After Japan’s major nuclear accident in 2011, approximately 150,000 Fukushima residents were ordered to evacuate. Beginning in 2015, the evacuation orders have been systematically lifted. However, the health impacts of allowing residents to return to homes in areas previously uninhabitable due to nuclear radiation remain poorly understood.
Declaring radiation levels to be safe does not necessarily eliminate the concerns of residents about the effects of radiation exposure. Rebuilding medical, welfare, and commercial infrastructure and services takes time. Nontangible community elements, such as mutually dependent social networks, also require time to be re-established. Nevertheless, the Japanese government prioritizes policies that encourage evacuees to return home as soon as it is safe to do so.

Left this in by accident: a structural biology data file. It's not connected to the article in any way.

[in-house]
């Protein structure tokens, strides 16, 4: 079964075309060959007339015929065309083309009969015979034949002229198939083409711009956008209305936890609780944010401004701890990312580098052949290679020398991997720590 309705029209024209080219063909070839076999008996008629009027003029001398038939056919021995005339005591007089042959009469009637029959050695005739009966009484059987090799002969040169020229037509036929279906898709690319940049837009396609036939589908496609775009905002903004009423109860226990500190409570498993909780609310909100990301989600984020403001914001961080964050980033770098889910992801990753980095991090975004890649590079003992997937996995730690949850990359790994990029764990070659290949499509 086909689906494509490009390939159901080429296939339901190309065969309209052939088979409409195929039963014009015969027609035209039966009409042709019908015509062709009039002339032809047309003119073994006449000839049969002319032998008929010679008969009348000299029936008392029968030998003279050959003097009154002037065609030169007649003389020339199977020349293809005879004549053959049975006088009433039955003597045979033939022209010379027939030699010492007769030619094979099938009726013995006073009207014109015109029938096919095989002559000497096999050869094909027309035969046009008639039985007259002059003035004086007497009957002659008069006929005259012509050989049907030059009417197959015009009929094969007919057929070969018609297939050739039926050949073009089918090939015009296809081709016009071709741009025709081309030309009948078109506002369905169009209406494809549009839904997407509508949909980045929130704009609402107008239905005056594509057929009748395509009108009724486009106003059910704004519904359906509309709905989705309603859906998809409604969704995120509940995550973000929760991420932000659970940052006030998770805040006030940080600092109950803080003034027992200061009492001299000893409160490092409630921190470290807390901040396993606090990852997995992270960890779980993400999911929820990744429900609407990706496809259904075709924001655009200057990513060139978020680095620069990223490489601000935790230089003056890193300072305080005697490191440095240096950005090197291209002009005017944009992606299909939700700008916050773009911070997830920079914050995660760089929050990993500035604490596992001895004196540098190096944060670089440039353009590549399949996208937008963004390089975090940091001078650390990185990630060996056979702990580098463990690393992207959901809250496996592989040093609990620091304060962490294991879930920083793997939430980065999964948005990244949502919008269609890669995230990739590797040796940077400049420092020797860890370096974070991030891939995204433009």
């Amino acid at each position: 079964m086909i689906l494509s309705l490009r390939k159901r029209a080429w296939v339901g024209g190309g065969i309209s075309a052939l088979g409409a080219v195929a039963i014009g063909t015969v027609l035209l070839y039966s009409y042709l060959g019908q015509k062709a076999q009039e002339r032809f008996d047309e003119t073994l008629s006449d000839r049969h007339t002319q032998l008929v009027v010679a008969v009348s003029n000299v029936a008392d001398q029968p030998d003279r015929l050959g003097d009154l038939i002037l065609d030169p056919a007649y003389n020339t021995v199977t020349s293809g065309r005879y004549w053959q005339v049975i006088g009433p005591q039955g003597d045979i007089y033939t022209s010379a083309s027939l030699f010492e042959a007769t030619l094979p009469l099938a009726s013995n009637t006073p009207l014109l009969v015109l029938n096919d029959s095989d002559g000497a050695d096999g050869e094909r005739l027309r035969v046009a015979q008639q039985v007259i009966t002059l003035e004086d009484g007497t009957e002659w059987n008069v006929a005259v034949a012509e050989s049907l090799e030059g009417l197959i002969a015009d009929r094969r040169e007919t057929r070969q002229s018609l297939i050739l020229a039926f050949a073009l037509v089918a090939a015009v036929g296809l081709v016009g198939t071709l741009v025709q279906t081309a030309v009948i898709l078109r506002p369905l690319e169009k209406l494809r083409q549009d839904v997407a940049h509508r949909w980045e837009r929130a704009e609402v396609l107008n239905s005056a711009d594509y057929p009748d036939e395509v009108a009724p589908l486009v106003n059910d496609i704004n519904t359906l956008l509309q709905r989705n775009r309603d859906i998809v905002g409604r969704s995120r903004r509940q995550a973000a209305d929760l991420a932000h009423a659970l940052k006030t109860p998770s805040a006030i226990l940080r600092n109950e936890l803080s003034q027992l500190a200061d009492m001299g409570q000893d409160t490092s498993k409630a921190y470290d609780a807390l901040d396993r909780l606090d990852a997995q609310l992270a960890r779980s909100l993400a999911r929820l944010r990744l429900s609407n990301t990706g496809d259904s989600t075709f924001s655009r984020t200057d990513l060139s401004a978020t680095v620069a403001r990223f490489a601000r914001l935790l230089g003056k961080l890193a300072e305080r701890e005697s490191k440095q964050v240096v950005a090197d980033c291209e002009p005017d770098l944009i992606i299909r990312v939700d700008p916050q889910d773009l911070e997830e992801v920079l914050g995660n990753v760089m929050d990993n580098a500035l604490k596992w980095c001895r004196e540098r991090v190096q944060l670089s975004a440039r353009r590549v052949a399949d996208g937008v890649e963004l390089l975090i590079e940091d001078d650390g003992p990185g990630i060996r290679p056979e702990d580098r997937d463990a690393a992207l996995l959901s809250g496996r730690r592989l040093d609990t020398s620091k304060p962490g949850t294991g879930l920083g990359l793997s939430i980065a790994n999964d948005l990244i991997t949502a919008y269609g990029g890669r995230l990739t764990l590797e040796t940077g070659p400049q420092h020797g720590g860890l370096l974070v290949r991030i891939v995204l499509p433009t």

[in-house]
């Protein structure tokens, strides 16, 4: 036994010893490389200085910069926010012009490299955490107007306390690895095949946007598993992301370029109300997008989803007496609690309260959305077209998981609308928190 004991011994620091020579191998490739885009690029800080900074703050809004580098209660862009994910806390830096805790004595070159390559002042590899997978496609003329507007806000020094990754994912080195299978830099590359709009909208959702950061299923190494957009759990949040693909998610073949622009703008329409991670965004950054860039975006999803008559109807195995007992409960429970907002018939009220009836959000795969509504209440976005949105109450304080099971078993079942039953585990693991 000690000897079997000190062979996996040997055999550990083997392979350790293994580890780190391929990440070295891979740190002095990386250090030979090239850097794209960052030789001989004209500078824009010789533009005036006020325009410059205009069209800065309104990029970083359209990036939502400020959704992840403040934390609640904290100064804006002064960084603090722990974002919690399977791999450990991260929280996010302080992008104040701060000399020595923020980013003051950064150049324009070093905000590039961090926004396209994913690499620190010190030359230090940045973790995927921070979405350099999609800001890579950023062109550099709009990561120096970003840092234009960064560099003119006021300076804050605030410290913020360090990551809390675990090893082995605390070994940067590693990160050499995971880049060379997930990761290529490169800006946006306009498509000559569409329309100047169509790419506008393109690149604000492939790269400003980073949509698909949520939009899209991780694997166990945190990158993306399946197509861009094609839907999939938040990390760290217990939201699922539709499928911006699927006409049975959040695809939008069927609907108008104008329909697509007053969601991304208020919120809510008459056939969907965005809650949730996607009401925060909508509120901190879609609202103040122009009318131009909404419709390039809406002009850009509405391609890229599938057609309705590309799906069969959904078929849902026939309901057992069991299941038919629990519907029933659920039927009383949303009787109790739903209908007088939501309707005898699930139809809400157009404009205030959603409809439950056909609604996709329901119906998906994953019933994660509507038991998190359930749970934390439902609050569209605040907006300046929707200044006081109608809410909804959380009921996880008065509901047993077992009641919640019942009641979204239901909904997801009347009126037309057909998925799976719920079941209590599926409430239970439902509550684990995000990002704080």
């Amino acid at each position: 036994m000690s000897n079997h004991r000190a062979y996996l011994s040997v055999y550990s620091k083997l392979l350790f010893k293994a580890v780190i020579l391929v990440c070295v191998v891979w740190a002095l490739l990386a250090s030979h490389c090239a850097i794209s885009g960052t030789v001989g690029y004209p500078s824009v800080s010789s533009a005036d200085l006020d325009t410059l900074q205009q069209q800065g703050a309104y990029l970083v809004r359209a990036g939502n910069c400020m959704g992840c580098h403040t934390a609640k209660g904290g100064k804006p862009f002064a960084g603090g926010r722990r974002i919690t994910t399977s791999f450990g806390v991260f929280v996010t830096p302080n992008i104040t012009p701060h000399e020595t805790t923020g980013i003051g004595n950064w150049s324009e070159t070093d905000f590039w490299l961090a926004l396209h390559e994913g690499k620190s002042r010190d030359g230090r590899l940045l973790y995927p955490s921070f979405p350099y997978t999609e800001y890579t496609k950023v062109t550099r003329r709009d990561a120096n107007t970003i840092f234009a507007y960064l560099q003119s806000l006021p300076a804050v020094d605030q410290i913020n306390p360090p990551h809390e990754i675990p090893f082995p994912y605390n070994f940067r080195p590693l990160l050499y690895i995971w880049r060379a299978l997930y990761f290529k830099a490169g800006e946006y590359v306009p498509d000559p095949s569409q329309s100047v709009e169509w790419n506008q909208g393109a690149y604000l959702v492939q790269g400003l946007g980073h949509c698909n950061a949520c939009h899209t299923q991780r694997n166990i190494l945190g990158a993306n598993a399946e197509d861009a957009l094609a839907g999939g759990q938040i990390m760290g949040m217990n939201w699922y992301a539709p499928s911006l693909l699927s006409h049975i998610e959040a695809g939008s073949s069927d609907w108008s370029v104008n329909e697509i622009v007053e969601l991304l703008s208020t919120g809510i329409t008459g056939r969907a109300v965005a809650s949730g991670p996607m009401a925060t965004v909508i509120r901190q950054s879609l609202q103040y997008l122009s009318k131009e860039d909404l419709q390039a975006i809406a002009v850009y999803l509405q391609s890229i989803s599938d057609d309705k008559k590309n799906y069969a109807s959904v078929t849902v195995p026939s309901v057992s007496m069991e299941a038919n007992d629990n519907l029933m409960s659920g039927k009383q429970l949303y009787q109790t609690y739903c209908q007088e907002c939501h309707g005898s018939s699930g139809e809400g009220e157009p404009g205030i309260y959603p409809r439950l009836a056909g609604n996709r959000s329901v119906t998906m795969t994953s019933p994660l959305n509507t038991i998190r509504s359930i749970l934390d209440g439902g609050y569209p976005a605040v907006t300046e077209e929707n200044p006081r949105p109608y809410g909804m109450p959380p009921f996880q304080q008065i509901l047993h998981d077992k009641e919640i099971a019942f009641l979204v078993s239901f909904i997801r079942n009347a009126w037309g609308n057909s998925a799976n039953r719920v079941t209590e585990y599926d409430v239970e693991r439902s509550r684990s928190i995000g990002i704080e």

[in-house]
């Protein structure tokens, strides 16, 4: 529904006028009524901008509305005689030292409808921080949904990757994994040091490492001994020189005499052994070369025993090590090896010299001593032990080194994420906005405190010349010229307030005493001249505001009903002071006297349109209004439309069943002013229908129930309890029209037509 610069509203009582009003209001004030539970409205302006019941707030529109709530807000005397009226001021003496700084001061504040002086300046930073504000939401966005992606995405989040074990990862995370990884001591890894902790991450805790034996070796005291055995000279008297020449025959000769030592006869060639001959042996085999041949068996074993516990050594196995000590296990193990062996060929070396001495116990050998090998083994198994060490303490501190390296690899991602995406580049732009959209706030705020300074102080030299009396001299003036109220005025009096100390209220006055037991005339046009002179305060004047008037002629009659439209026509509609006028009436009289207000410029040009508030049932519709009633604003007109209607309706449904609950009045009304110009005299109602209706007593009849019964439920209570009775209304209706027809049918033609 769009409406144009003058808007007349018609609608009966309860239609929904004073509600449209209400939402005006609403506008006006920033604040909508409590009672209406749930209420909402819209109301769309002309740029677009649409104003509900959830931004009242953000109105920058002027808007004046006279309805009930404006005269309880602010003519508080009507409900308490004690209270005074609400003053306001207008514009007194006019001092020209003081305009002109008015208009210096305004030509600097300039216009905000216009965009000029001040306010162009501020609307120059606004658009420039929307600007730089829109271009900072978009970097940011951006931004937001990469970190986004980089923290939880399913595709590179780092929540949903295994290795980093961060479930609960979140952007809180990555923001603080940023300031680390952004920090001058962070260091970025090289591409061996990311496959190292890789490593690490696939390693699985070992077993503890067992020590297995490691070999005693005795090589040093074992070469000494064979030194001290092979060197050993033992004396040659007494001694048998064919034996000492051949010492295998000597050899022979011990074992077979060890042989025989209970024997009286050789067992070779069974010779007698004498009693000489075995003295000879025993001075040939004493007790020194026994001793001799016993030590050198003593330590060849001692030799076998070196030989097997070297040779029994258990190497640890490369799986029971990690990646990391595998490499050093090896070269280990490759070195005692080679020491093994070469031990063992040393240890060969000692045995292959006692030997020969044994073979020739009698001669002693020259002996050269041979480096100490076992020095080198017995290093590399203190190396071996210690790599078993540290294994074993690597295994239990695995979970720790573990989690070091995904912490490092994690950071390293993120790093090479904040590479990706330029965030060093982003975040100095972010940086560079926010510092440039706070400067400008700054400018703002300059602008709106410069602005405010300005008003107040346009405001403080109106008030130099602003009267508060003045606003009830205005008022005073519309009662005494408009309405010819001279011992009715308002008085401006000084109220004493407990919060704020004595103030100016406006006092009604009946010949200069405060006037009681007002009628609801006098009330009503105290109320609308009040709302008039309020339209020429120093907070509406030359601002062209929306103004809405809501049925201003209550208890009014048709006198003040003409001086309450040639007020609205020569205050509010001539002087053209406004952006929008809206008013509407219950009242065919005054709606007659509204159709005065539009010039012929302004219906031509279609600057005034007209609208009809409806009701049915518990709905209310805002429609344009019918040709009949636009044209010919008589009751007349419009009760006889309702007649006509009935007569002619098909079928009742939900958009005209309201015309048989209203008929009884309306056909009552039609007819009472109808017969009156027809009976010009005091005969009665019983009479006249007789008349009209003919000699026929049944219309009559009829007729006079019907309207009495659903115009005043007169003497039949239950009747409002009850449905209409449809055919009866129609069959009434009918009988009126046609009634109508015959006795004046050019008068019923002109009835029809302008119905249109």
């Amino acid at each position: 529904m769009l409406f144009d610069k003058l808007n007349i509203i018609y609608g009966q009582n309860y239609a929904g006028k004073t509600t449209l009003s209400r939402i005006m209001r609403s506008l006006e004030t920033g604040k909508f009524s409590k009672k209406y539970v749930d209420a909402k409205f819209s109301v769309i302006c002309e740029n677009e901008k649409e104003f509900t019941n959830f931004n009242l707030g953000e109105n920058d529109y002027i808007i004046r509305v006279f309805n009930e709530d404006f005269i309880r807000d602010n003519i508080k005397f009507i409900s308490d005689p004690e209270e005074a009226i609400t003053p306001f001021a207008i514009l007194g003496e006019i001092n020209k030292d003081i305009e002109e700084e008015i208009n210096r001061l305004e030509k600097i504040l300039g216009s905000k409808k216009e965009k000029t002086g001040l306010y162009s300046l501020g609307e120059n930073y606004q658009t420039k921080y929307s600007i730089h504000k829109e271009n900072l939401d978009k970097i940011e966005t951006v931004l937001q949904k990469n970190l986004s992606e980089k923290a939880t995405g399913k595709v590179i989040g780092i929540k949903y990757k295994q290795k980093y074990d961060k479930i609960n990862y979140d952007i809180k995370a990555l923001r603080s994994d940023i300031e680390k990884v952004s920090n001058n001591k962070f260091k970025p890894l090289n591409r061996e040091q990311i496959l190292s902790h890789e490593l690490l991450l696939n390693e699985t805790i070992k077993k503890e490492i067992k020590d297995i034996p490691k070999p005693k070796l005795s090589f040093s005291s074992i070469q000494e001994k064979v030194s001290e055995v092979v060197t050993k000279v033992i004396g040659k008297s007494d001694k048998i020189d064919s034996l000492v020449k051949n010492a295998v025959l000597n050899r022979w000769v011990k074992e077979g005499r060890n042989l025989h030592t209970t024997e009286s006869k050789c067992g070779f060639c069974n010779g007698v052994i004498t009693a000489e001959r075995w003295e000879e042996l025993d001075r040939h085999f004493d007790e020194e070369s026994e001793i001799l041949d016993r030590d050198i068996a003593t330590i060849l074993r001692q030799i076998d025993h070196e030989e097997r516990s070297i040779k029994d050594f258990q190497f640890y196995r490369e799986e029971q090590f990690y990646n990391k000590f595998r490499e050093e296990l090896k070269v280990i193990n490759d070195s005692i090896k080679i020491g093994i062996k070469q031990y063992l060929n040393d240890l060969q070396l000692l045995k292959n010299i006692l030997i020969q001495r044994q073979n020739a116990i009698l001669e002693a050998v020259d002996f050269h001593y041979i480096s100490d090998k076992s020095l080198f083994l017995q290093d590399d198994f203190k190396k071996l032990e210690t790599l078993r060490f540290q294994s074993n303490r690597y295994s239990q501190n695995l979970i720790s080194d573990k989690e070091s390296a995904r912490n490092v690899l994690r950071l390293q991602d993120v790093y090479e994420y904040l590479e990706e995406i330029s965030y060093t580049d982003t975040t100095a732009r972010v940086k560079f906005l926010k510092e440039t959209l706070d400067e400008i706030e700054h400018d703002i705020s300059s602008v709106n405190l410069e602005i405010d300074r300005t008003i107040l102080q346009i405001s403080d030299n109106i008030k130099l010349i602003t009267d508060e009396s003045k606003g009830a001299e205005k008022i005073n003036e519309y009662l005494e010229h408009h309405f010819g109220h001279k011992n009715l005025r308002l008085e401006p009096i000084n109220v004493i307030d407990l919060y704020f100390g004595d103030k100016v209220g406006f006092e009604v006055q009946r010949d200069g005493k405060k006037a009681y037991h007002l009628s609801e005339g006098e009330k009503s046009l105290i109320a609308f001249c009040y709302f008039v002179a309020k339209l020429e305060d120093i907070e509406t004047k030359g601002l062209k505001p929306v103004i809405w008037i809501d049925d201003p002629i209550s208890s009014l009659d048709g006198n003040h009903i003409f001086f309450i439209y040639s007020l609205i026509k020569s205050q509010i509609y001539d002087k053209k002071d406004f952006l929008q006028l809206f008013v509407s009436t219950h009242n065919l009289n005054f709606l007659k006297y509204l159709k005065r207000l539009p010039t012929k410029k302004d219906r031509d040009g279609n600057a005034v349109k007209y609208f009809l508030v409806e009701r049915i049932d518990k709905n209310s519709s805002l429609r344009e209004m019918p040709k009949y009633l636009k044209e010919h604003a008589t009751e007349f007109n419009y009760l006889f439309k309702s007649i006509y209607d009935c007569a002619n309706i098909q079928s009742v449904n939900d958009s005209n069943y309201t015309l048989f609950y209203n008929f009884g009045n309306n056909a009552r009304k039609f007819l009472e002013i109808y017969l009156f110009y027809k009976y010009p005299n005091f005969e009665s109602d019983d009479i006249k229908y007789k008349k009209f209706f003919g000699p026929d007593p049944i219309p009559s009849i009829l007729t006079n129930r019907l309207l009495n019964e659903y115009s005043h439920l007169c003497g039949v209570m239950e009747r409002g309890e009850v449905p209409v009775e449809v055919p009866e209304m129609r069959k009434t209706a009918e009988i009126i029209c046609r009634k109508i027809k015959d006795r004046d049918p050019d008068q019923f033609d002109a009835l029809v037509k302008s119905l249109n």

Post-disaster evacuation situations and subsequent return home pose substantial—and as yet relatively unknown—mental and physical health threats for those affected, especially those in vulnerable groups, such as the sick, the elderly, and children.
Here we report a case of an elderly female evacuee with dementia, who was prevented from returning home after her hometown evacuation order was lifted, began exhibiting marked behavioral abnormalities. Loss of emotional ties that were created while she was housed in temporary accommodation appeared to be a critical contributing factor.